Resistance band colors may look pretty, but what do they actually mean?! This post explains the relationship between resistance band color and weight.
Resistance band color and weight is specified by each manufacturer. Generally speaking, blue and yellow are often used to represent weights of up to 20lbs whilst red and black are often used to represent weights up to 50lbs. But this can vary from company to company.
I started using resistance bands 5 years ago.
And the different color code systems utilized by each company left me confused about what resistance levels I was actually buying.
Below, I guide you through the meaning behind the different resistance band colors and weights, and how to choose the right one for your fitness levels.
- Are All Resistance Band Colors The Same?
- What Each Resistance Band Color Means
- Which Color Resistance Bands Have The Strongest And Weakest Weight
- Are Resistance Band Colors Universal?
- What The Weight Means On Each Resistance Band Color
- How Beginners Should Use Different Resistance Band Colors
- How To Choose The Right Resistance Band Color And Weight
Are All Resistance Band Colors The Same?
Resistance band colors are not all the same. Different colors represent different weights and different brands use unique color codes to differentiate the tension levels for each band. Heavier bands are more suitable for working larger muscle groups compared to lighter bands.
The color of a resistance band isn’t just there for aesthetic purposes.
It’s there to allow you to easily identify how heavy a particular band actually is.
Therefore resistance band colors are NOT all the same.
Each resistance band’s color distinguishes how much force it exerts on the user.
More specifically, which ones exert the most force and which ones exert the least force.
The heavier the resistance band the harder it is to push or pull on it and the more intense the workout (and vice versa).
Now, the company could make their bands all the same color (and some brands actually do that).
But the issue there is that it can become difficult to visually differentiate the bands based on thickness alone, especially during intense workouts.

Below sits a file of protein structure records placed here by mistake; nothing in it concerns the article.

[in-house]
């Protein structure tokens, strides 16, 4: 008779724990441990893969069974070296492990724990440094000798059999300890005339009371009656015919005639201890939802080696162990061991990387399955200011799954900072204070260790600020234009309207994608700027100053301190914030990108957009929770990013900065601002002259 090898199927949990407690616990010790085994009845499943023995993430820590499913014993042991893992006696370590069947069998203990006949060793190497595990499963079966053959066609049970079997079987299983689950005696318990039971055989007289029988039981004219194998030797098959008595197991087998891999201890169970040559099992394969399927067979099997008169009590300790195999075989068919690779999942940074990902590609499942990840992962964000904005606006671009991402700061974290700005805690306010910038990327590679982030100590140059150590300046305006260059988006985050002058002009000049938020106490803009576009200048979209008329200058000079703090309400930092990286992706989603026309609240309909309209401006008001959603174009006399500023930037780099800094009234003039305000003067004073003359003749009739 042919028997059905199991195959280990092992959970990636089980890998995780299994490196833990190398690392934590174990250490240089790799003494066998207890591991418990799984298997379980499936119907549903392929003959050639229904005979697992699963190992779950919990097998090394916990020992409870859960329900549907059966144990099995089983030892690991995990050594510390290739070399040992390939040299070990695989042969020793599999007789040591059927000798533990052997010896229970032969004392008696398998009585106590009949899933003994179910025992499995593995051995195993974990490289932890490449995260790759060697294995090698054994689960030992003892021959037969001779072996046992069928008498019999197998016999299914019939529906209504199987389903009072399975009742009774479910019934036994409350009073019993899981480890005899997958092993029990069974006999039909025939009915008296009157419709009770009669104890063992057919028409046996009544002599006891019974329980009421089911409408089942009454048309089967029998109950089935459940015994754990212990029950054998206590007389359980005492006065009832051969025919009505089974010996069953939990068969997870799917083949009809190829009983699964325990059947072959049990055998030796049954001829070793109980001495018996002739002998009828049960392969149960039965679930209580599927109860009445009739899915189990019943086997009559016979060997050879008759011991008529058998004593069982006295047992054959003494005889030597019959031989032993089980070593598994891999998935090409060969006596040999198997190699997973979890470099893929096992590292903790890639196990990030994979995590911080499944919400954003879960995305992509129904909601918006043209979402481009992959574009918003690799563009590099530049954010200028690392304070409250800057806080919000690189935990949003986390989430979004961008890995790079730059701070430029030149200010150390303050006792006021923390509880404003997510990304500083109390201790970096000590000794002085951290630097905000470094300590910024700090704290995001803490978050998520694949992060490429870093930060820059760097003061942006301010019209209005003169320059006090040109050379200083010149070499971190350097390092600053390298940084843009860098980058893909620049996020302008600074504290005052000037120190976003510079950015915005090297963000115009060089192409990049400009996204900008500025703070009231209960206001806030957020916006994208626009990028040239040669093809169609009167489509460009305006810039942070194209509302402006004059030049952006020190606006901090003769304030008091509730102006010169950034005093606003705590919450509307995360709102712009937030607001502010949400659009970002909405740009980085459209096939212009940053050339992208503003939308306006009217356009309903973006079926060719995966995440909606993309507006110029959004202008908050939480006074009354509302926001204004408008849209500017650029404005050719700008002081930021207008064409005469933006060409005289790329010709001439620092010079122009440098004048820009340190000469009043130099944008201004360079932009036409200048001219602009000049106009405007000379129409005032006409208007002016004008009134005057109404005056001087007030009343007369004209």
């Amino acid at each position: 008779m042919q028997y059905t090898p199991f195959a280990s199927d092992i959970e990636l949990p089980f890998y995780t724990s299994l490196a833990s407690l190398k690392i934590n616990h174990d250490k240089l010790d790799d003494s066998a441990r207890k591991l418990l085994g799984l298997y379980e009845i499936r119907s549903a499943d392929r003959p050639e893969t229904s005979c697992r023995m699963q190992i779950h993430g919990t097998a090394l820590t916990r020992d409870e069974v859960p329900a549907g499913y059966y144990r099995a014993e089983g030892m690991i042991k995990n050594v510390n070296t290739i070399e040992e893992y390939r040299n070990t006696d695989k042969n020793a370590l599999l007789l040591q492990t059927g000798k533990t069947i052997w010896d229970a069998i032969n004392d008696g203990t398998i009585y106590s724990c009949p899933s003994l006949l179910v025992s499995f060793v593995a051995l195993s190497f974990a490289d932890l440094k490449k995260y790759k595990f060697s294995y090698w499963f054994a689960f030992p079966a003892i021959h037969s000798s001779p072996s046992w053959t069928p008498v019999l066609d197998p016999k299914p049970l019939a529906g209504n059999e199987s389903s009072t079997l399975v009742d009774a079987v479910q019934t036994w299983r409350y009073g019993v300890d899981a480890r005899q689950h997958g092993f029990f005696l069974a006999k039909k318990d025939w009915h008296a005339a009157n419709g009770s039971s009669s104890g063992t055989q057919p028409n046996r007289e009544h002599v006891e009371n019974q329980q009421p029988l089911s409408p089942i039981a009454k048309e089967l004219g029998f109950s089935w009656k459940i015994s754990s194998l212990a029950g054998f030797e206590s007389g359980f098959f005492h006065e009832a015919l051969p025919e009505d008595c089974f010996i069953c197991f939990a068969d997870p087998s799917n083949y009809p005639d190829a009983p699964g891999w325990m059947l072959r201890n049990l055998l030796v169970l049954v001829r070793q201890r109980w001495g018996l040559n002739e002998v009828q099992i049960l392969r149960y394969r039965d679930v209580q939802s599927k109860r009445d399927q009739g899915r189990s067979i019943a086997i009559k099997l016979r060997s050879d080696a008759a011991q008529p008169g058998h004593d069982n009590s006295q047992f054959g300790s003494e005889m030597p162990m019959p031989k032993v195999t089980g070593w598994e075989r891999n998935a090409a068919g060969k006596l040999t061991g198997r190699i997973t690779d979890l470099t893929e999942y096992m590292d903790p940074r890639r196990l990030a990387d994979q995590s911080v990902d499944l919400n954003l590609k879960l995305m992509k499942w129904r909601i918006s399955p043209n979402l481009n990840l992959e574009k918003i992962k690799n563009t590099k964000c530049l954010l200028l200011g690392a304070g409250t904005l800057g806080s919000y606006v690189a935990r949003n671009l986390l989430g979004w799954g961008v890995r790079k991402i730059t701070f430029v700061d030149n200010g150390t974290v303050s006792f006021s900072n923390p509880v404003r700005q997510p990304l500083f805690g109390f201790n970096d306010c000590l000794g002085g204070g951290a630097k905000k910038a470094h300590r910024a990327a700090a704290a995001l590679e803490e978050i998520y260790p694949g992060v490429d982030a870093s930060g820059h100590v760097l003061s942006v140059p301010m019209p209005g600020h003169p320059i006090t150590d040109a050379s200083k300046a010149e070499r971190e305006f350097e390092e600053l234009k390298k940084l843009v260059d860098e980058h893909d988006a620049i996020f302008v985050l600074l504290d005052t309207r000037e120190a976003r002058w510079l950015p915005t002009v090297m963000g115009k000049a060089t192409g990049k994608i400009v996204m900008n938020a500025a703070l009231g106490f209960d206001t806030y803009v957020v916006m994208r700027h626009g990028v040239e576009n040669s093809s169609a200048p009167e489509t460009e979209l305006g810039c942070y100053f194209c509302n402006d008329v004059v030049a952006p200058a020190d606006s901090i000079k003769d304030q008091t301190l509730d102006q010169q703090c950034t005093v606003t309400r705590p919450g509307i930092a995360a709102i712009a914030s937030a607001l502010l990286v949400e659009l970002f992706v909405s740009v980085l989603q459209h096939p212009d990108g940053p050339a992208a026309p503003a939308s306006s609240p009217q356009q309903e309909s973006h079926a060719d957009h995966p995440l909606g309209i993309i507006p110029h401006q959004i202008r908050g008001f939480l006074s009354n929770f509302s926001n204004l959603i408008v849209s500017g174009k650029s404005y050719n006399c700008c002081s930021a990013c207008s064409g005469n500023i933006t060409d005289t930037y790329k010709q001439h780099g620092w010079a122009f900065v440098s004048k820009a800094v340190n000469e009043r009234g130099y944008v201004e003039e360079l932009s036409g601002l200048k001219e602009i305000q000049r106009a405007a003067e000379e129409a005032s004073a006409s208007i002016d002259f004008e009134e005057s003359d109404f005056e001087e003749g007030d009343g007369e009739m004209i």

This is why resistance band companies color code their resistance bands for easy identification.
What Each Resistance Band Color Means
Coloring denotes the amount of tension each resistance band provides. Manufacturers assign different colors to different resistance levels according to their own color-coding system. Commonly used colors include gold, silver, red, yellow, blue, green, and black. But other colors can also be used.
You can check out the color-code guide charts below for a better idea of tension levels typically used by different resistance bands.
Here’s the color code used by the highly reputable Thera resistance bands company:
|Resistance Band Color||Tension Level||Weight Classification||Good For:|
|Tan||2.4lbs||Extremely light||Post-injury rehabilitation and stretching.|
|Yellow||3.0lbs||Extra light||Post-injury rehabilitation and stretching.|
|Red||3.7lbs||Light||Arm exercises at a novice level.|
|Green||4.6lbs||Light-moderate||Arm exercises at a novice level.|
|Blue||5.8lbs||Moderate||Shoulder exercises at a novice level.|
|Black||7.3lbs||Heavy moderate||Chest and back exercises at a novice level.|
|Silver||10.2lbs||Heavy||Chest and back exercises at a novice level.|
|Gold||14.2lbs||Extra-heavy||Leg exercises at a novice level.|
These resistance bands are considered to be light by most standards and even the heaviest color provides a relatively low tension compared to other brands on the market.
As such, these resistance bands are perfect for the beginner.
Now, compare this with the color code used by Whatafit resistance bands:
|Resistance Band Color||Tension Level||Weight Classification||Good For:|
|Yellow||10lbs||Extra-light||Arm exercises at a beginner-intermediate level.|
|Blue||20lbs||Light||Shoulder exercises at a beginner-intermediate level.|
|Green||30lbs||Moderate||Chest and back exercises at a beginner-intermediate level.|
|Black||40lbs||Heavy||Chest and back exercises at a beginner-intermediate level.|
|Red||50lbs||Extra-heavy||Leg exercises Chest and back exercises at a beginner-intermediate level.|
These provide more resistance and they are ideal for intermediates.
Which Color Resistance Bands Have The Strongest And Weakest Weight
The strongest and weakest tension colors vary depending on the resistance band manufacturer. With that being said, however, black and red resistance bands commonly provide the most difficult tension levels. In comparison, yellow and blue bands often provide the easiest tension levels.
Whilst the color-resistance coding varies amongst manufacturers, all resistance bands have one thing in common; they come with a color-coding chart.
This is simply a legend that specifies which band color provides what resistance levels.
Take a look at the Thera band color chart above.
You can see that the yellow-colored band provides the weakest and easiest resistance, whilst the gold-colored band provides the strongest and hardest resistance.
Now take a look at the Whatfit color chart above.
Here, you can see that the yellow-colored band provides the weakest and easiest resistance, whilst the red-colored band provides the strongest and hardest resistance.